Nine months into the coronavirus pandemic and schools are still adjusting. The school library, a place of solace for elementary schoolers and high school seniors alike, has had to adhere to the new and ever-changing COVID-19 protocols.
Local districts, however, have embraced the changes and have implemented new services that they never would have started if it wasn’t for the crisis.
A silver lining, school librarians across the North Shore explained how the changes have impacted them, their schools and their students.
Alice Wolcott, librarian at Elwood-John Glenn High School, said that COVID changed the landscape of public education, meaning they had to reimagine their space.
“This year we transitioned the book loan program to a digital platform, which will continue to support students’ pleasure and academic reading while still observing COVID restrictions,” she said. “Students can browse the collection online via Follett Destiny [a library management system], and if they find a title they’d like to borrow, they can request that book through our book request form.”
To adhere to COVID rules, the books are delivered in a Ziploc bag to first period teachers.
Since some students are not physically in their first period classes, the district also increased their digital library as a main focus.
Shoreham-Wading River High School librarian Kristine Hanson and Albert G. Prodell Middle School librarian Ann-Marie Kalin created an initiative to meet the need for printed books while reimagining the online presence in concert with OPALS, the open-source library system.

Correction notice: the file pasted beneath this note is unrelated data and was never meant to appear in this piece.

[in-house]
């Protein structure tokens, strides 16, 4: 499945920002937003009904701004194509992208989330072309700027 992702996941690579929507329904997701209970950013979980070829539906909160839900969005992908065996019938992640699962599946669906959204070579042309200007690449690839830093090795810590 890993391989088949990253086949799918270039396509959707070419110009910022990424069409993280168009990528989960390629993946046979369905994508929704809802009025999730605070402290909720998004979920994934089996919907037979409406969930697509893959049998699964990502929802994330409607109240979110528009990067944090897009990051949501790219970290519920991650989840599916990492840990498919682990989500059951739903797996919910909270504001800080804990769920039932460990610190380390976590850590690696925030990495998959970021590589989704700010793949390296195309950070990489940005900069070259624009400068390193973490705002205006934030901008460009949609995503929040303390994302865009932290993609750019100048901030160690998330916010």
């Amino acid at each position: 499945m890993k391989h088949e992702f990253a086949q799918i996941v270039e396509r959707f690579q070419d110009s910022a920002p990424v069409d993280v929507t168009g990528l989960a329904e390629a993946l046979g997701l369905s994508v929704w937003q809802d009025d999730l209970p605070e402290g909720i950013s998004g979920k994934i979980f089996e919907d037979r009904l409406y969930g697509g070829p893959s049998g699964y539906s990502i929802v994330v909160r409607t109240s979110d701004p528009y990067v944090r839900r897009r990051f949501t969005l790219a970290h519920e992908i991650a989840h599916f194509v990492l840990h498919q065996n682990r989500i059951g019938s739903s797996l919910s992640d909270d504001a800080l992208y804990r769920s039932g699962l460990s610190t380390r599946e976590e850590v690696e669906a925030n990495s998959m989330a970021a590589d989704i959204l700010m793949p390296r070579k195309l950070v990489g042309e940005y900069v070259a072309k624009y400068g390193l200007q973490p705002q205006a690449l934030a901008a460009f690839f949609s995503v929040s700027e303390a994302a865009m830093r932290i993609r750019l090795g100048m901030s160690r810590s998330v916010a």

They created a book delivery service at their schools called BookDash, which allows students to electronically submit requests with their student ID. Then, physical books are either delivered to students at Prodell or picked up at the high school library doors at the end of the school day. The initiative is promoted through English classes, and a multitude of book recommendations are available via the OPALS pages, blogs and links.
“Kids are reliant on what’s in the catalog, books that never went out before are going out like wild,” Kalin said. “For the time being we’re making the best of it all.”
With the BookDash initiative, Kalin said students are excited to get their hands on actual books.
“So many kids are so tired of being on the screen and are desperate for that interaction with each other,” she said. “I’m seeing readers I never saw before, and there are so many requests for books. It’s very successful.”
Along with Shoreham-Wading River, other districts across Long Island are using an e-book platform called Sora, including Joseph A. Edgar Intermediate School in Rocky Point.
Librarian Monica DiGiovanni has been visiting classrooms, having students log into their Chromebooks. She is teaching them how to check out library books with the new service, which enables students to borrow a book and read it right on their devices. Another program, Destiny Discover, enables students to find a physical book in the library and have it delivered directly to them since their libraries are currently not open.
DiGiovanni said that their school libraries have become break rooms for teachers and classroom spaces to accommodate kids in a socially distanced way.
“The library has become an interactive thing,” she said. “Students are definitely utilizing it.”